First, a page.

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It’s THAT Time of Year Again

Tuesday, October 26th, 2010

The last quarter of the year can be very frustrating. In addition to the “normal” workload, there’s all the seasonal stuff to be done – what should our Holiday card say, what will we give people this year etc.? (O.K. so I am a Grinch.)

Second, the results for 2010 begin to take shape. Hopefully you’ll have a great year, possibly even so good that you’re not keeping up with demand. A less attractive, but still acceptable, alternative is that you’ll make your targets (if only just). The outcome that no one wants is that you’ll fall short of some or all of your goals.

Then, of course, strategic or business planning has started/is starting/should have started for next year. And what is happening in 2010 will affect the “mood” and possibly the approach, to that exercise.

By the way does anyone really enjoy strategic planning? And does it achieve anything in this age of constant change and heightened uncertainty? I saw 2 blog postings over the weekend that argued we can no longer do strategic planning as we’ve always done it.

The first, Time to Retire Strategic Planning and Adopt Innovation Strategy by Kamal Hassan, said that that strategic planning has become too formulaic and we’ve come to rely too much on what has worked in the past. But isn’t that argument rooted in the application of the process rather than the process itself?

Kamal went on to say that we currently study the past to plan the future but that history is no longer the best teacher. However, as someone (I think it was Winston Churchill) said, “If we don’t learn from history then we are doomed to repeat it”.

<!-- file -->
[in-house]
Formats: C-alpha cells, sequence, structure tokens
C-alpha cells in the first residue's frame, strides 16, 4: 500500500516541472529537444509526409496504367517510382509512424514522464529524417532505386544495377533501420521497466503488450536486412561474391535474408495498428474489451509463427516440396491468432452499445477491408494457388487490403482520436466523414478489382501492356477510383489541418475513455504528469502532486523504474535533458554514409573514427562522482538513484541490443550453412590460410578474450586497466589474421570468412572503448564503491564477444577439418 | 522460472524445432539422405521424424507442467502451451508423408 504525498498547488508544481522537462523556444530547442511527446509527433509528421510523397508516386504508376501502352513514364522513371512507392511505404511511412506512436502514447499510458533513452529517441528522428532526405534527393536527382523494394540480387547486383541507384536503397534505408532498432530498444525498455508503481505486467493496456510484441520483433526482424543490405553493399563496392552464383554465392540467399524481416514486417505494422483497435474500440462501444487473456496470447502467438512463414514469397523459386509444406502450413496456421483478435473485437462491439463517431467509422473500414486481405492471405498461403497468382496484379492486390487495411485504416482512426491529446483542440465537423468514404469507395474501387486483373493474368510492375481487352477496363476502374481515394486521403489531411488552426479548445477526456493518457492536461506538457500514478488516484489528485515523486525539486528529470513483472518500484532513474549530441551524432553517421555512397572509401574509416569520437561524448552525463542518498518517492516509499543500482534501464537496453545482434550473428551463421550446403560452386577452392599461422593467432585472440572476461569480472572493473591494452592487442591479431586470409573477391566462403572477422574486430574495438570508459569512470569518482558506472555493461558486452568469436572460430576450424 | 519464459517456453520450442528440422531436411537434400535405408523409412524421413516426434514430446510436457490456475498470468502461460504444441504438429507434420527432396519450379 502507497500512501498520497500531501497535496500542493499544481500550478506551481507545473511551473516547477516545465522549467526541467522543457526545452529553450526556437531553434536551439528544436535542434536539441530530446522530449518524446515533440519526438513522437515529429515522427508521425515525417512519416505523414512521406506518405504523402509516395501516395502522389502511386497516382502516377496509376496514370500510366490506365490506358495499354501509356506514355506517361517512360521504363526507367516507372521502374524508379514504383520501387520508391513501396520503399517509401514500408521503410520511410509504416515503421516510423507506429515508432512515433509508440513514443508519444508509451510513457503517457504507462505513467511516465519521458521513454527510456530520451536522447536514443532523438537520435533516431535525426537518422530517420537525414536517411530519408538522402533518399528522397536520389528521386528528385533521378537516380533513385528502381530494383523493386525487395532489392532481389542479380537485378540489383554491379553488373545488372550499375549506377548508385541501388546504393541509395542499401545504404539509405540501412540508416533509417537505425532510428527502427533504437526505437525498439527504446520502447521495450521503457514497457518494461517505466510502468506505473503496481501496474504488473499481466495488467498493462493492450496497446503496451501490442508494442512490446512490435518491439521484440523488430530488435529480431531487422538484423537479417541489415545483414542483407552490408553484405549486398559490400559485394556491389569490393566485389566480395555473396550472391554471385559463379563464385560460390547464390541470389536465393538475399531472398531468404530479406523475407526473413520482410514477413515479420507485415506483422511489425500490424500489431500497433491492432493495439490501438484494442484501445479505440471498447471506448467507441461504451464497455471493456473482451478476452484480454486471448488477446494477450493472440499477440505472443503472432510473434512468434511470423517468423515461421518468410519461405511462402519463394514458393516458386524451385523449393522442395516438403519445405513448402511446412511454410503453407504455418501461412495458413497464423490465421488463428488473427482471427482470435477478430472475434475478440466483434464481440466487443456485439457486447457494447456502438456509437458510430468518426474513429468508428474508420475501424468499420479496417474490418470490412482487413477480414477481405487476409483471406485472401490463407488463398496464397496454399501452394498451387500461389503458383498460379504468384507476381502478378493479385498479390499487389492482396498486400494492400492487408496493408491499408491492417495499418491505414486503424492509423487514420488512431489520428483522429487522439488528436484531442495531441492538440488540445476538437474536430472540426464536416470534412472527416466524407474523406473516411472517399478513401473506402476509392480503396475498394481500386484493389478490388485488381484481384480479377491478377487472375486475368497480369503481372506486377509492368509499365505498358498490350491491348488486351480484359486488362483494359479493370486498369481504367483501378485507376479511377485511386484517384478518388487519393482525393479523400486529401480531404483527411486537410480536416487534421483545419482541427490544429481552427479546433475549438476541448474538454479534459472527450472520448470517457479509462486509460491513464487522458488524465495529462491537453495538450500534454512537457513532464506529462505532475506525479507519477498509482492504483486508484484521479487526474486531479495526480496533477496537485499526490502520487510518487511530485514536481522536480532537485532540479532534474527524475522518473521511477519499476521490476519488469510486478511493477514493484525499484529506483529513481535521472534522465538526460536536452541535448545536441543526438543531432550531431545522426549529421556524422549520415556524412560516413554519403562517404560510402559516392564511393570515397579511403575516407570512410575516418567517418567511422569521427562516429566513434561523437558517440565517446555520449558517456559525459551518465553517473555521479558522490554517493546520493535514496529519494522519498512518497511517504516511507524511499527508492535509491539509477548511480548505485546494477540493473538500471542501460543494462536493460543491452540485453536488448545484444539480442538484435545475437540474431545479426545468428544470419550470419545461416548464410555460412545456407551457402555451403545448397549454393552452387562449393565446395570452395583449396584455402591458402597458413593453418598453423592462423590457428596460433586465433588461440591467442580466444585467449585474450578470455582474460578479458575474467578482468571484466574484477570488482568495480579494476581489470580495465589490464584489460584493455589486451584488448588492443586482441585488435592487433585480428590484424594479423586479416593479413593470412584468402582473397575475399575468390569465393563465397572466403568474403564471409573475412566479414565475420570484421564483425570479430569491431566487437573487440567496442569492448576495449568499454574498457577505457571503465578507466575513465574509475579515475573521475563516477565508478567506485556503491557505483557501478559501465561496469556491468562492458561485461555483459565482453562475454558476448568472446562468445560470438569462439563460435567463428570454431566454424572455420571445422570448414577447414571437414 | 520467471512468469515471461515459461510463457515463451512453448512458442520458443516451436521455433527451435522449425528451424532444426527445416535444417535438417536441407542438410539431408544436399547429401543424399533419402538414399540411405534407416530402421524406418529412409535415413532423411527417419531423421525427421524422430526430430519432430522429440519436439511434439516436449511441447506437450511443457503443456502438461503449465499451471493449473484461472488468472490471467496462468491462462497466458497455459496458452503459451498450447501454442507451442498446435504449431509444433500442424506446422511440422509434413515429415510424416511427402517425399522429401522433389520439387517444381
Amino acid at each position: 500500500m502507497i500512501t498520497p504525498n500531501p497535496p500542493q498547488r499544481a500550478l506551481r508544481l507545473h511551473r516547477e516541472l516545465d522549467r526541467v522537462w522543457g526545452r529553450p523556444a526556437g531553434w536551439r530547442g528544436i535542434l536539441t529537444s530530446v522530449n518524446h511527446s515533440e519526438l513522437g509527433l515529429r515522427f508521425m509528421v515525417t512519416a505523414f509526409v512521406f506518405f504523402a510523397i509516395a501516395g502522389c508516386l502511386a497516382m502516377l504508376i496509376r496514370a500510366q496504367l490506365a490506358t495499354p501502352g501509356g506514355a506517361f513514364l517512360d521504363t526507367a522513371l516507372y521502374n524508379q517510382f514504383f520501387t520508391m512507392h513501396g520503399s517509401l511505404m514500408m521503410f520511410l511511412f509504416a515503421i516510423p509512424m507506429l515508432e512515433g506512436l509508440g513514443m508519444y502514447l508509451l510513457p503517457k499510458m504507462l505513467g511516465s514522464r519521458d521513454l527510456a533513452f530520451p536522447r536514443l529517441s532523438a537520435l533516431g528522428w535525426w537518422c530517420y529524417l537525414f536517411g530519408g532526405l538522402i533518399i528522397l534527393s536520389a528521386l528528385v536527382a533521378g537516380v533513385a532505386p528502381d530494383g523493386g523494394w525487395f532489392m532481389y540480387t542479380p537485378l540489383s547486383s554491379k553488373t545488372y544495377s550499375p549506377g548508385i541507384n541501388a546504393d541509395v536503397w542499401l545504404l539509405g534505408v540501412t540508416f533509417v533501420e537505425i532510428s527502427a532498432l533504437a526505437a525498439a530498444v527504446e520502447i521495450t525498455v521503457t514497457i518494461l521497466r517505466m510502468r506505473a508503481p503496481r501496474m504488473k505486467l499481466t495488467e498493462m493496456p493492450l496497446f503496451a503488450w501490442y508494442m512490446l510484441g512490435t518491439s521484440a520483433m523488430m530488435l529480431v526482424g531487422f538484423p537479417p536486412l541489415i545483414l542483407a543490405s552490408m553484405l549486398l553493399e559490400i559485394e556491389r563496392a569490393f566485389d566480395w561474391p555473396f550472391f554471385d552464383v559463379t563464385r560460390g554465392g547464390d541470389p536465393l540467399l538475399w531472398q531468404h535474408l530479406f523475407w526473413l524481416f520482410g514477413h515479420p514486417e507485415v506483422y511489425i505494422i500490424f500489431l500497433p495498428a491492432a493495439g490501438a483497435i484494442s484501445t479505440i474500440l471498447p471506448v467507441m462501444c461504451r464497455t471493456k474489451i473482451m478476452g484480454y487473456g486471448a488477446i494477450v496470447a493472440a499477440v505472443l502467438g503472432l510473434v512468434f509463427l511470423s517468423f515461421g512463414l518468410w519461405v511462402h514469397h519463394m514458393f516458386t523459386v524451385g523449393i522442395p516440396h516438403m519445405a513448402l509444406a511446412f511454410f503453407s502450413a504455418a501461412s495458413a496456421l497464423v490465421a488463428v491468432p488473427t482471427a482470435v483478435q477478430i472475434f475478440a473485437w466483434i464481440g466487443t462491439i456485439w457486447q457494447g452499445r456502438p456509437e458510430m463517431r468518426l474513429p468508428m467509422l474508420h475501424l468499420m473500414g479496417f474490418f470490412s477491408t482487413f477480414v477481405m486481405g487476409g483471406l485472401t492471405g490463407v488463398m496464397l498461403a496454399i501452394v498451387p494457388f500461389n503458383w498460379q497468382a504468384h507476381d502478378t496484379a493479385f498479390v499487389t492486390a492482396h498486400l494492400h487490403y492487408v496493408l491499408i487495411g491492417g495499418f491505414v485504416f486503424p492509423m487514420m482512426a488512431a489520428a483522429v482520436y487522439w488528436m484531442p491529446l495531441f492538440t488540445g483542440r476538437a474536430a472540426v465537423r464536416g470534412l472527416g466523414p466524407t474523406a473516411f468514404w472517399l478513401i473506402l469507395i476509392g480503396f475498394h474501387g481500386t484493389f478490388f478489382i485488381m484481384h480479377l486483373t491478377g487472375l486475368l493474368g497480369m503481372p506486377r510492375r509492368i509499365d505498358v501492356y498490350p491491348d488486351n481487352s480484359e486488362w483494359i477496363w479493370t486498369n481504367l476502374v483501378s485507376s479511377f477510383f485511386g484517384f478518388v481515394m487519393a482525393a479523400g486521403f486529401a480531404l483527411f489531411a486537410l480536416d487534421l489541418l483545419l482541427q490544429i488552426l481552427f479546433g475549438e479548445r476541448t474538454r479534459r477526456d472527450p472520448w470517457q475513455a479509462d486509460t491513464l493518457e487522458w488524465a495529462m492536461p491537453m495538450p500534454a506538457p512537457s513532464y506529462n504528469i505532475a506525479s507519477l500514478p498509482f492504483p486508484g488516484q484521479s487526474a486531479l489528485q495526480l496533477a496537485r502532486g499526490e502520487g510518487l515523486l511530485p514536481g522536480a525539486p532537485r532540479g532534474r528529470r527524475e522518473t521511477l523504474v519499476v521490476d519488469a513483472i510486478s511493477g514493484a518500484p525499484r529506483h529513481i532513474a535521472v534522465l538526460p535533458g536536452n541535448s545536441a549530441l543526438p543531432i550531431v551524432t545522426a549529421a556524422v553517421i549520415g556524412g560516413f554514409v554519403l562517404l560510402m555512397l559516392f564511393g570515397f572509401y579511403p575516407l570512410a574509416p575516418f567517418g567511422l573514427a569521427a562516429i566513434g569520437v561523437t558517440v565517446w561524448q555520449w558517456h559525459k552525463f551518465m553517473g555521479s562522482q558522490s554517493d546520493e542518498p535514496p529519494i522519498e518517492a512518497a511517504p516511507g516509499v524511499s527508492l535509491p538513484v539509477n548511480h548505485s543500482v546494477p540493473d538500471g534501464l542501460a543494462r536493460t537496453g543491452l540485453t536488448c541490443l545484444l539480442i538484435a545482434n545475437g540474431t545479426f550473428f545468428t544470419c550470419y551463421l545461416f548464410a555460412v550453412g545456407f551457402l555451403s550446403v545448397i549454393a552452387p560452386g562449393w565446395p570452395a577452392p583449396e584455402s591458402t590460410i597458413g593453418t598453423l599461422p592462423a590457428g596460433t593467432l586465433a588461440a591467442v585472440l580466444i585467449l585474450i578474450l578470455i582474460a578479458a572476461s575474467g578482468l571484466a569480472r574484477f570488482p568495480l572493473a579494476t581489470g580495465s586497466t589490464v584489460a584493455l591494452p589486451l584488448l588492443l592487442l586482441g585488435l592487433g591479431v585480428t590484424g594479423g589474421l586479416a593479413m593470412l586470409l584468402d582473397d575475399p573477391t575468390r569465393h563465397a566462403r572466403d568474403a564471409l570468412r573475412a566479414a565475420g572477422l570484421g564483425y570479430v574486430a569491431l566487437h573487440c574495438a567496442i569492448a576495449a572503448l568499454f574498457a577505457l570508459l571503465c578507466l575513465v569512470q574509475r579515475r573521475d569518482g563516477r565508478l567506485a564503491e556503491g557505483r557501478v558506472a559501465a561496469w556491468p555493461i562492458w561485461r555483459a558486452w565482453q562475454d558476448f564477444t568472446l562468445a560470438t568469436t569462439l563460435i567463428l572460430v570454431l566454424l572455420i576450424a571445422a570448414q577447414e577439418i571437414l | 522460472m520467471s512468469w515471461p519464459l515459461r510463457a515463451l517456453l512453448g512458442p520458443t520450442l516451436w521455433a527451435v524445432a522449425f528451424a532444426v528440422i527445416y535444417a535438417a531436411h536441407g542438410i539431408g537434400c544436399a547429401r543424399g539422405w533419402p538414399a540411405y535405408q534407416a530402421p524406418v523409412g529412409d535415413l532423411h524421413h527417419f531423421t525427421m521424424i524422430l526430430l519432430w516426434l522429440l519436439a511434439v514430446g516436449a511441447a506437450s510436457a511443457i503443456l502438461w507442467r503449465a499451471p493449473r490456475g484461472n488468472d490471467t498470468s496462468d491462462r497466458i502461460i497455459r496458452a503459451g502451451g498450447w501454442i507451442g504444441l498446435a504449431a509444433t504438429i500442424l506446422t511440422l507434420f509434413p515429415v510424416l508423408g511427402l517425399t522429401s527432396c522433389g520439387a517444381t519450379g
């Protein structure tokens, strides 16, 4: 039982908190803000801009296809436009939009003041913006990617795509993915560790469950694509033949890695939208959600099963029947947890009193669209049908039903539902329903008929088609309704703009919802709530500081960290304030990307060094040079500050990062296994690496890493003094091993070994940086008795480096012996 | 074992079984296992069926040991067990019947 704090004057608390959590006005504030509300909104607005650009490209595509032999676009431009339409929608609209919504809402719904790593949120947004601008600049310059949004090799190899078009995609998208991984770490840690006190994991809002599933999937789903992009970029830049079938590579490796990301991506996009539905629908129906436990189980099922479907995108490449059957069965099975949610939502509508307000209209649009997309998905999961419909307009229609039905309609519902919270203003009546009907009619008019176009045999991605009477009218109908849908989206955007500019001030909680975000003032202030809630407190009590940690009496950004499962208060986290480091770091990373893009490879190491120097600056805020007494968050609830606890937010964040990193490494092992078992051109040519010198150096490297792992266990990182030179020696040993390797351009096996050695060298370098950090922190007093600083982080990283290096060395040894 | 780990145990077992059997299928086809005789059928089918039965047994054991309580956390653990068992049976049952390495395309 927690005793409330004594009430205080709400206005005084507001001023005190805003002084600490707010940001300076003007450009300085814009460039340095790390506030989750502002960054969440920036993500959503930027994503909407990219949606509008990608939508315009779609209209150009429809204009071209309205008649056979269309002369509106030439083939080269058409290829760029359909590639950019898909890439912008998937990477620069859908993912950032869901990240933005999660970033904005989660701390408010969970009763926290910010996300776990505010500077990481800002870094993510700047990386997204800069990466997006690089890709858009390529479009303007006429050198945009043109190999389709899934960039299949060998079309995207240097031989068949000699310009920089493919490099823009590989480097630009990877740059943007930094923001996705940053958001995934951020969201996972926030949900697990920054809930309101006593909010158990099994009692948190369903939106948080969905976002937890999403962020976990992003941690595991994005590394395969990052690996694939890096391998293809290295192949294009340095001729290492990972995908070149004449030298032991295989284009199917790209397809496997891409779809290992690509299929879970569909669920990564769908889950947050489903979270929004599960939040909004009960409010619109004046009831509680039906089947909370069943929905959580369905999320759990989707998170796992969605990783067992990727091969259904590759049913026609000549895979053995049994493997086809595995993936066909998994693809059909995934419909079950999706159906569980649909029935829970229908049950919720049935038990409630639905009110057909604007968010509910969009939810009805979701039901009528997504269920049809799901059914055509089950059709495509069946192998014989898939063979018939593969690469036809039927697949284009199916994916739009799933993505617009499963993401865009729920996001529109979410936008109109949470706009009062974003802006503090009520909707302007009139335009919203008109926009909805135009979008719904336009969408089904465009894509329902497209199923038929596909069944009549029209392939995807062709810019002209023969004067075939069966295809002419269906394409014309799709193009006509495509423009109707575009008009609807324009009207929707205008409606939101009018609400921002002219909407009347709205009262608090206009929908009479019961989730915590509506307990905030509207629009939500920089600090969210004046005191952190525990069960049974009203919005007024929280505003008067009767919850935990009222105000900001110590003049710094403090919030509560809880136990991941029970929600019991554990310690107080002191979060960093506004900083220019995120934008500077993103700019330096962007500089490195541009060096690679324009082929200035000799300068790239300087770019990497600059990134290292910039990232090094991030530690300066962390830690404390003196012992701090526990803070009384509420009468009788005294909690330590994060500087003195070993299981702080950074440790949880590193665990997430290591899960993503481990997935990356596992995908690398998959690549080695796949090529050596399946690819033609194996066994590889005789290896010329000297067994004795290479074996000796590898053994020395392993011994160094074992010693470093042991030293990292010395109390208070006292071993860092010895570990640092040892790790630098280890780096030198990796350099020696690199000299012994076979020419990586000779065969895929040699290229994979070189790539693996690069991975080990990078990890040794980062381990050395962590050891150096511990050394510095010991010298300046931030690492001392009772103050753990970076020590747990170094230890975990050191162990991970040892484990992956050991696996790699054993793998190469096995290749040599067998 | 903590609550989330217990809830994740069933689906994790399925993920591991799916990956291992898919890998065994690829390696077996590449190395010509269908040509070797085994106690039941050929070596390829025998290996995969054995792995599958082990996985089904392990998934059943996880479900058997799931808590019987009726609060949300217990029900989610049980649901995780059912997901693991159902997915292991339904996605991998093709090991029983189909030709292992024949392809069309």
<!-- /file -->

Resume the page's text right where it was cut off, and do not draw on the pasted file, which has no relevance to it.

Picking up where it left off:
This posting closed with the comment that inventing the future is better than predicting it. To invent the future we have, amongst other things, to replace historical data with subjective data (customer surveys, competitor strategy, trends, gaps, etc.). But haven’t been doing these things for some time now? I know the companies we work with do.

While saying that attempting to define the business over a 3 or 5 year horizon is probably foolhardy at best, the second post Strategic Planning and Innovation by Jeffrey Phillips, did acknowledge that it is very important to define strategic milestones or goals and determine how the firm arrives at those goals.

Jeffrey thinks that these are more “tactical” activities than pure strategic planning. At the risk of splitting hairs, I’d say they’re more about execution of the strategy.

In closing Jeffrey says that he doubts we’ll ever see the end of “strategic planning” but that what we will see over time is the realization that innovation and trend management is the actionable part of the strategic planning process. And I tend to agree with that.

I was talking to a colleague today who articulated the point I want to make really well. The strategic planning process will always be with us but it must develop, as most things do, with time. However we must adapt the process rather than declare it hopelessly broken and throw every part of it away.

Forecasting several different scenarios, building assumptions on thorough, comprehensive research (formal and informal) and thinking through contingency plans are just some of the things we can – and must – do in this age of fast, unrelenting change. Looking at, and adjusting, our goals more frequently is also, I believe, simply good sense.

So, I think strategic planning is as relevant in this age of constant change and heightened uncertainty as it has always been. And I think it can accomplish as much, or as little, as we allow the links between strategy development and execution to achieve.